By Ana Choi
The comprehensive immigration reform package passed by the Senate last year has yet to be taken up by the House of Representatives, due to partisan disagreement over issues such as the path to citizenship and reinforcement of border security. Meanwhile, President Obama has come under increasing pressure to use his executive power to unilaterally suspend deportations. There have been about 2 million deportations under this administration—a number that exceeds that of previous administrations—and Democratic legislators as well as immigration activists have called on President Obama to take action instead of waiting for Congress. The President did promise during his 2014 State of the Union address to use his “pen and phone” to overcome Congressional gridlock when necessary, and he has taken measures such as halting the deportation of “Dreamers” and ordering a review of the administration’s immigration policies to determine ways to make it more humane. However, he has resisted using his executive power to suspend deportations on a large scale so far, and he is right to do so.
As observed in a report by the Brennan Center for Justice, executive power has been used in expansive ways by both progressive and conservative presidents in the past: President Reagan imposed greater oversight and control over agency actions by creating the Office of Information and Regulatory Affairs (OIRA), President Clinton catalyzed welfare reform through the Department of Health and Human Services, and President Bush issued orders ranging from the establishment of the Department of Homeland Security to the revision of rules for detention and interrogation. As a result, executive power has become a malleable tool that can serve a wide spectrum of policy goals, and public reaction to the use of executive power tends to turn on partisan considerations (Democrats protest when it’s used by a Republican president, and Republicans protest when it’s used by a Democratic president) rather than on doctrinal considerations such as separation of powers.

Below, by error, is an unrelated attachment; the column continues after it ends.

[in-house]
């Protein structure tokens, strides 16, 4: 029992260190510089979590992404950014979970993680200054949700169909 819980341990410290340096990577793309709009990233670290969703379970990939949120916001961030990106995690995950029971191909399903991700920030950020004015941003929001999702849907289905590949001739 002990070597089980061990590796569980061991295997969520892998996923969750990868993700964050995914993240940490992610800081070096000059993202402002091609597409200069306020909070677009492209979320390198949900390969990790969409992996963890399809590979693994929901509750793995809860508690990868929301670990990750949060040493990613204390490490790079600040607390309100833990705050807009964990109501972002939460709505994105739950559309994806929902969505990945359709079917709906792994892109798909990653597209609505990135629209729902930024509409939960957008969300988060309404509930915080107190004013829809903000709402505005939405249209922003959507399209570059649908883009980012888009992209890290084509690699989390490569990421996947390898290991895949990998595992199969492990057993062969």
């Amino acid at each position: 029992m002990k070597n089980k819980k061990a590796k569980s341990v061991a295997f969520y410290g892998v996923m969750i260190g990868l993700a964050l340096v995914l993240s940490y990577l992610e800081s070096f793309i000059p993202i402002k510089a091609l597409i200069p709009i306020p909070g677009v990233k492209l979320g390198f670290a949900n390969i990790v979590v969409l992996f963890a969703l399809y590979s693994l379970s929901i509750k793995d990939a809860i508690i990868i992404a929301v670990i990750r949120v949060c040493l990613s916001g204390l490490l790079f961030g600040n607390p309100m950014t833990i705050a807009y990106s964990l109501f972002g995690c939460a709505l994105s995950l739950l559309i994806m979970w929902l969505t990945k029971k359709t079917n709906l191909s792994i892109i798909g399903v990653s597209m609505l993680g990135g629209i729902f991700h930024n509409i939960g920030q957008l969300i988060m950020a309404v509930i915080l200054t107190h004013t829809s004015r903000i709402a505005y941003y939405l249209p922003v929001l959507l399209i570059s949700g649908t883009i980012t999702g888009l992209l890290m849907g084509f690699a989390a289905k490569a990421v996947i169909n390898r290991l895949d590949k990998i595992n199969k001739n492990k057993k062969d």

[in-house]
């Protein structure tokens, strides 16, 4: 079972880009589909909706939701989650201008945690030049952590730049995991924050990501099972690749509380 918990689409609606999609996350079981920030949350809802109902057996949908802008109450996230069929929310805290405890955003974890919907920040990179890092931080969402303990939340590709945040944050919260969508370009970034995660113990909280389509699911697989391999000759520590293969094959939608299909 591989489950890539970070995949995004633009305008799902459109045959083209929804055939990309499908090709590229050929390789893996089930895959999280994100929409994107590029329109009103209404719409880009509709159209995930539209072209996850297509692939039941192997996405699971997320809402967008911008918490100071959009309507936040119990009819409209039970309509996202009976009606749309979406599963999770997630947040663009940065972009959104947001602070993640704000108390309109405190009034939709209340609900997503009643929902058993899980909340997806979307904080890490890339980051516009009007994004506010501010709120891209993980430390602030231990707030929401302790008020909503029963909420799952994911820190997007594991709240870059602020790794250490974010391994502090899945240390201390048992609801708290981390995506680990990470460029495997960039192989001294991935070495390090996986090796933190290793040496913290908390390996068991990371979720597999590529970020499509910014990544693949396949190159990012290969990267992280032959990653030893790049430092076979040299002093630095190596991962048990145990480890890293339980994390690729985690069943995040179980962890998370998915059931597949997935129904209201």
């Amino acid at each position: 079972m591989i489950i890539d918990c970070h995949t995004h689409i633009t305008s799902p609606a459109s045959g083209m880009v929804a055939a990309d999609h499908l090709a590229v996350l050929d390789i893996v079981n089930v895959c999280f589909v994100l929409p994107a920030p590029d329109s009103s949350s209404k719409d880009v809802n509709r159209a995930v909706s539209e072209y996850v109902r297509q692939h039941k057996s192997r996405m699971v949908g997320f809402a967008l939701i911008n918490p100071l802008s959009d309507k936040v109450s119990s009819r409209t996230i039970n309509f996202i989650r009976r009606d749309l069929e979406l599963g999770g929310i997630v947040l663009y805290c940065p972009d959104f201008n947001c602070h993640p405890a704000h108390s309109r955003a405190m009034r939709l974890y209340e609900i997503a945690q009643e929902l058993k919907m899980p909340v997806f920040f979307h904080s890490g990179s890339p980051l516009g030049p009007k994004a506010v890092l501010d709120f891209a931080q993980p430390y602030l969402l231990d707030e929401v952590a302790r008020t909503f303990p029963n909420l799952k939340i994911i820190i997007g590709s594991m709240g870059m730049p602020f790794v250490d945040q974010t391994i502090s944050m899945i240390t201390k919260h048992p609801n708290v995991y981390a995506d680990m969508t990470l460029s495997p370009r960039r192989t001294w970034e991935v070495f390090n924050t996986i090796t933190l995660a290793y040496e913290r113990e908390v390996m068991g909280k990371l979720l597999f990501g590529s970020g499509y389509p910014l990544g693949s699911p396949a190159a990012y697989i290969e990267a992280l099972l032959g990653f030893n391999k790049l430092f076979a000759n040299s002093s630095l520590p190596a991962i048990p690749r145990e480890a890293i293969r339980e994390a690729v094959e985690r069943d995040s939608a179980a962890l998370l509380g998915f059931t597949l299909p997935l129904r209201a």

Despite the belief by some activists that the President has “a power to stop deportation for all undocumented immigrants in this country” (as articulated by a heckler during a speech by President Obama last November), that kind of sweeping executive action would be problematic both legally and politically. Legally, the President does have prosecutorial discretion, but putting an end to all deportations could be deemed an abuse of that discretion. Although courts are traditionally deferential to the executive branch on matters of immigration and border security, this deference is not absolute. Politically, this kind of action would provide a justification for future presidents who want to use executive power to reverse the progress made on immigration policy. Executive action can and should play a role in the continuing push for immigration reform, but it is important to remember that expansion of executive power is a double edged sword.